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QuinnInSydney

Why We Love MORE BASSSS!

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I came across this article and study today: Here's Why People Love Deep Bass Sounds In Music. I normally don't cite Huffington Post as a reliable source of information, but theirs is a much more readable summary of this original study from McMaster Institute

 

TL;DR rhythm in music is typically carried by bass instruments, and we love it, because it's easier for our brains to process and follow low-pitched tones.

 

I'm comparing two pairs of speakers at home (to choose which ones get stay long term), and I'll post about it in these forums soon. The first thing I kept on noticing was the difference in how each handled low-mids and bass. This isn't to say that's the only thing I noticed, it just occurred to me that bass was the first thing I noted when I switched from one pair to the other. My wondering why led me to googling which led me to the articles above - and I thought others may find the insight interesting.

 

Apologies if this has all been talked about before in these forums, or is general knowledge. I'm still a bit of a newbie here :)

 

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Deep bass might be 'impressive' but overblown or non rhythmic is just bloody torture, in the real meaning of the word.

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8 minutes ago, eman said:

Deep bass might be 'impressive' but overblown or non rhythmic is just bloody torture, in the real meaning of the word.

I agree.

 

I have noticed as I upgraded speakers that initially the bass seemed less, but in actual fact it was better defined. When listening to well recorded music you would actually hear differences in drums etc.

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Waaay back in the day I remember auditioning Krix Lyrix and Krix Superbrix.  The Lyrix went lower, but the timing of the Superbrix and the perceived "speed" of the low end was miles better...  No contest.  Less bass but faster and tighter low end wins for me.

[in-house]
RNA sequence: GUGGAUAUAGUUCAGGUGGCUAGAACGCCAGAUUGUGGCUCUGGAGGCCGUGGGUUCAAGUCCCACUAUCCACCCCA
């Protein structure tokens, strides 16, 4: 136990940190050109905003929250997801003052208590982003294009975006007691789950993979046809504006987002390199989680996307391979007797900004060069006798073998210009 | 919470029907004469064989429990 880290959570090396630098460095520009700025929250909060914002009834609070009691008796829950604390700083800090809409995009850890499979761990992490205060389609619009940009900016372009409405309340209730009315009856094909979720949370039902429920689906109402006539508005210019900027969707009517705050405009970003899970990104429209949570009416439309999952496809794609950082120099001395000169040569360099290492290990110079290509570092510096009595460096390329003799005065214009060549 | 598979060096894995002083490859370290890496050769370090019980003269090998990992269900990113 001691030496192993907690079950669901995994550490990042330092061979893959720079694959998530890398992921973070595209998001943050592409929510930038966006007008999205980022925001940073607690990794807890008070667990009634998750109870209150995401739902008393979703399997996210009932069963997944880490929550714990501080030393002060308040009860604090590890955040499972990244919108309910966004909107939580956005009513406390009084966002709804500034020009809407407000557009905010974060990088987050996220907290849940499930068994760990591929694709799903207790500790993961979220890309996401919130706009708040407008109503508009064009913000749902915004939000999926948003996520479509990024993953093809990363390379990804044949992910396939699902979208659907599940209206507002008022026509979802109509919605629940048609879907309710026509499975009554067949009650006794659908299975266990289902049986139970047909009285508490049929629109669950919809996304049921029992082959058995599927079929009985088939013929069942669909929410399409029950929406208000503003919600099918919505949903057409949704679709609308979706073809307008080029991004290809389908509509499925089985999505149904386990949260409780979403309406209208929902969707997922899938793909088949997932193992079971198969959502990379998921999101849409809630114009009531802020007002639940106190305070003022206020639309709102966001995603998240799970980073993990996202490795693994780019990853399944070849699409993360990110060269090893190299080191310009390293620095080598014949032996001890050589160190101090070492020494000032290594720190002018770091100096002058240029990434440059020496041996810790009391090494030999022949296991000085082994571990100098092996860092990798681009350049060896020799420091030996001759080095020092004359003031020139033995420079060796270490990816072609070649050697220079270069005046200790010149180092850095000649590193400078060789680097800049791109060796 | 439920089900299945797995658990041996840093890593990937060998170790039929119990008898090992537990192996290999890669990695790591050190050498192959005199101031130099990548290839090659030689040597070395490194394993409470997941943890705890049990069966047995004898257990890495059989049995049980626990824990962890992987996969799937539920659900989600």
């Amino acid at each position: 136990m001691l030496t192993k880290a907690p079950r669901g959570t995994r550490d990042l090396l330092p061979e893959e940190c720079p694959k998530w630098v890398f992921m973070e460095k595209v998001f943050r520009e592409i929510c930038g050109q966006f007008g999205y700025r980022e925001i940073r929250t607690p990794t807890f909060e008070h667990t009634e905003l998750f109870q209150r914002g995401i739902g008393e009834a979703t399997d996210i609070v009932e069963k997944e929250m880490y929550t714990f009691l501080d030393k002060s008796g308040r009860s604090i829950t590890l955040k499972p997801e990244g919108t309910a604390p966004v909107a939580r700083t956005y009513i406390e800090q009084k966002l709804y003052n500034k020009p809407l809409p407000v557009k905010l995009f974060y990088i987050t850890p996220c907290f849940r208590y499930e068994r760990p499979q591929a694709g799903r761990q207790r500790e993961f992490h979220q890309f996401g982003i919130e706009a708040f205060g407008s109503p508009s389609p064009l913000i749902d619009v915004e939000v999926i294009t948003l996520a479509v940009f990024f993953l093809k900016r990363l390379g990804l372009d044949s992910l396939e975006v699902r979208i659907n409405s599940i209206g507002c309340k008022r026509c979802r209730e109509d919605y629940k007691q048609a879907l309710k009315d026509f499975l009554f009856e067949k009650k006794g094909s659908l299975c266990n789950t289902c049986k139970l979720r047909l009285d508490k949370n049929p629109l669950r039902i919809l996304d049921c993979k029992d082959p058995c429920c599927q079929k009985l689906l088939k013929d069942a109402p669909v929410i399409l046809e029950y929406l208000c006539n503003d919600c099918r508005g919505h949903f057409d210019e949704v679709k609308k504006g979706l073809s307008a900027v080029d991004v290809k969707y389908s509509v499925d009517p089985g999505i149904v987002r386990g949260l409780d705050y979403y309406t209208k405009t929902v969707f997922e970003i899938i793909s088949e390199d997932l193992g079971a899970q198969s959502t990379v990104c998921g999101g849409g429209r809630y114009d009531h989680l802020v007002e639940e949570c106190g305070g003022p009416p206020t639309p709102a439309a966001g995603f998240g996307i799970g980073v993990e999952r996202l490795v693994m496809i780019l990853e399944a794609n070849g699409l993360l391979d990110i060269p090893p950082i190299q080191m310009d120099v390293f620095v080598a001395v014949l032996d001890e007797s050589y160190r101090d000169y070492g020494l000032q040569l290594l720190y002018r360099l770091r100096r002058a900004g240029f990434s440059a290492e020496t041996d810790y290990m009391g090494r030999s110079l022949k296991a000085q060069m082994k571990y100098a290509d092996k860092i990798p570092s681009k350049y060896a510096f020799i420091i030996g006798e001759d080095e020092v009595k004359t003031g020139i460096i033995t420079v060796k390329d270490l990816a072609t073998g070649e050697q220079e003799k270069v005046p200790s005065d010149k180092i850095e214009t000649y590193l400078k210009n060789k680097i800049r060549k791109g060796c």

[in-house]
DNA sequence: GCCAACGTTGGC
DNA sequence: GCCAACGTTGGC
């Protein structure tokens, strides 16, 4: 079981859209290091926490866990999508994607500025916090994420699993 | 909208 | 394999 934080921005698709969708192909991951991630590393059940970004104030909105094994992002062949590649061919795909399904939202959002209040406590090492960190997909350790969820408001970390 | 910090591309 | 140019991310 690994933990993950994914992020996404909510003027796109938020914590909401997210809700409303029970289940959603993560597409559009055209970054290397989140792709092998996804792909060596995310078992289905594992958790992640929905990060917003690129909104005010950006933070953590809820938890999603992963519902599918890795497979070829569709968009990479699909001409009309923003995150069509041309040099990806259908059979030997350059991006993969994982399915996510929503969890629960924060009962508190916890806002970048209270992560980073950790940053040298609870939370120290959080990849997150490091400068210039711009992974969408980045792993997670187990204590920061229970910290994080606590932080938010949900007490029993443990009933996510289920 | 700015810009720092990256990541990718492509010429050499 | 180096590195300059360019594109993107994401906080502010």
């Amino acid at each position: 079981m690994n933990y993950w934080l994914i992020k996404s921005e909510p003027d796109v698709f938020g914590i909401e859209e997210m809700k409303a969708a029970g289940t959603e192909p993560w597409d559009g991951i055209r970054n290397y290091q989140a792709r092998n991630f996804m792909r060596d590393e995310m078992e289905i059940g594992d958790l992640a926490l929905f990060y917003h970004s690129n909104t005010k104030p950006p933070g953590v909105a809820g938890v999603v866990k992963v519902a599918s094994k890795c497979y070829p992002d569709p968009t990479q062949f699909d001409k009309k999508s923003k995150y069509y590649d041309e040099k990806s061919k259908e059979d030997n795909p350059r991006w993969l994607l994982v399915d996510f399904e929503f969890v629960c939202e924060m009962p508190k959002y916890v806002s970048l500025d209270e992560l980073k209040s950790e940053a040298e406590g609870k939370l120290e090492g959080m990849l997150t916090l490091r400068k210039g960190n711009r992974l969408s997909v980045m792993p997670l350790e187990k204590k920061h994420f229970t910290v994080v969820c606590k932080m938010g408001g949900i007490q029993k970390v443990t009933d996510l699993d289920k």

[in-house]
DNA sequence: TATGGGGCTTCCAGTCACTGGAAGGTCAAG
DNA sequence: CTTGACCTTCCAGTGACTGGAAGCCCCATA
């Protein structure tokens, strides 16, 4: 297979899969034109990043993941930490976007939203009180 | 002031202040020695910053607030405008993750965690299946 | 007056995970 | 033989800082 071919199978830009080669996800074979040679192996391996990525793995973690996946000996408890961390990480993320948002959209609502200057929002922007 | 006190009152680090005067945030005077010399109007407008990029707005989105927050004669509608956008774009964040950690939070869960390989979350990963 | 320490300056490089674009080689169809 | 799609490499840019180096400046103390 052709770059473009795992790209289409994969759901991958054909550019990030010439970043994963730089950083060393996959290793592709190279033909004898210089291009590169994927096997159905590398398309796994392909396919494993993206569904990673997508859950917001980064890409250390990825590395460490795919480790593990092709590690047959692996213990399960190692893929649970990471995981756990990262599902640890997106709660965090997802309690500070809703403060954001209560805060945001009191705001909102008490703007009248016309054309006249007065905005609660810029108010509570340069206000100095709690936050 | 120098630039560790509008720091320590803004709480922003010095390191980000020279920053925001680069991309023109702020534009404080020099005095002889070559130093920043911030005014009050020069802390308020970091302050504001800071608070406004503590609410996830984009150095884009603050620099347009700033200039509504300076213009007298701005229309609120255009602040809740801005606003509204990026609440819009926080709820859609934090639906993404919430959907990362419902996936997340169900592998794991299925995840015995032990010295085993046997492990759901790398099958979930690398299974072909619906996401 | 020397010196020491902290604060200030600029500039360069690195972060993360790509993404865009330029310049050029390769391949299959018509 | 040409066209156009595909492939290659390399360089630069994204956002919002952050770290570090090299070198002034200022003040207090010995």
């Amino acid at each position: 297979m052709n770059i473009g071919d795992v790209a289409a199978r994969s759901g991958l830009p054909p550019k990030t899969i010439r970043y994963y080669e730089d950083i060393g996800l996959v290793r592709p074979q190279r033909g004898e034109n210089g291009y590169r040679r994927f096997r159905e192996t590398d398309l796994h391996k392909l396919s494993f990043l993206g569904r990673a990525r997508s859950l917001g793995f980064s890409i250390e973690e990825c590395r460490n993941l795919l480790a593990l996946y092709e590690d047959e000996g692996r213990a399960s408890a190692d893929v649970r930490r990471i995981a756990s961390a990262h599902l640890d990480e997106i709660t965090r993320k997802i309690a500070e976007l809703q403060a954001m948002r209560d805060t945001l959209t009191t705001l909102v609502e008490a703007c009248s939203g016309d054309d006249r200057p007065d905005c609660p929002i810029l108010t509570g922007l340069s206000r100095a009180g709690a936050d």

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1 hour ago, QuinnInSydney said:

 

 

 

".....TL;DR rhythm in music is typically carried by bass instruments, and we love it, because it's easier for our brains to process and follow low-pitched tones..."

 

That's an interesting observation.

In my case, I find I am more mentally / aurally stimulated by higher frequency notes, i.e. the crystal clear sound of a harpsichord or the 'bright' notes of brass instruments.

So, when choosing a pair of speakers, my first concern is, how good are the twitters!  ..and, having said that, bass is also important and only when the material on the recording call for it.

I guess, we're all different!

1 hour ago, QuinnInSydney said:

 

 

 

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33 minutes ago, eman said:

Deep bass might be 'impressive' but overblown or non rhythmic is just bloody torture, in the real meaning of the word.

Red Square, I completely agree. I am huge proponent of GOOD bass over MORE bass. Accurate, well-paced, nuanced bass always wins over 'boom' for me.

 

Forgive my cheeky title to this thread - I'm fascinated there seems to be a physiological reason why most people (including myself) seem to have a more instantaneous, primal reaction to bass before they start to pay attention to all other frequencies in the spectrum.

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28 minutes ago, Whites said:

I have noticed as I upgraded speakers that initially the bass seemed less, but in actual fact it was better defined. When listening to well recorded music you would actually hear differences in drums etc.

That's my takeaway from the study. It seems that our brains are wired to pick up differences in bass tones (eg drums) more easily than differences in other, higher frequencies.

 

I most definitely am not proposing other tones are less important. It just seems we have to work harder to appreciate them... which might actually mean they're MORE important. Because those of us listening to the higher-pitched frequencies are paying more attention and there to appreciate the quality :)

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48 minutes ago, QuinnInSydney said:

Red Square, I completely agree. I am huge proponent of GOOD bass over MORE bass. Accurate, well-paced, nuanced bass always wins over 'boom' for me.

 

Forgive my cheeky title to this thread - I'm fascinated there seems to be a physiological reason why most people (including myself) seem to have a more instantaneous, primal reaction to bass before they start to pay attention to all other frequencies in the spectrum.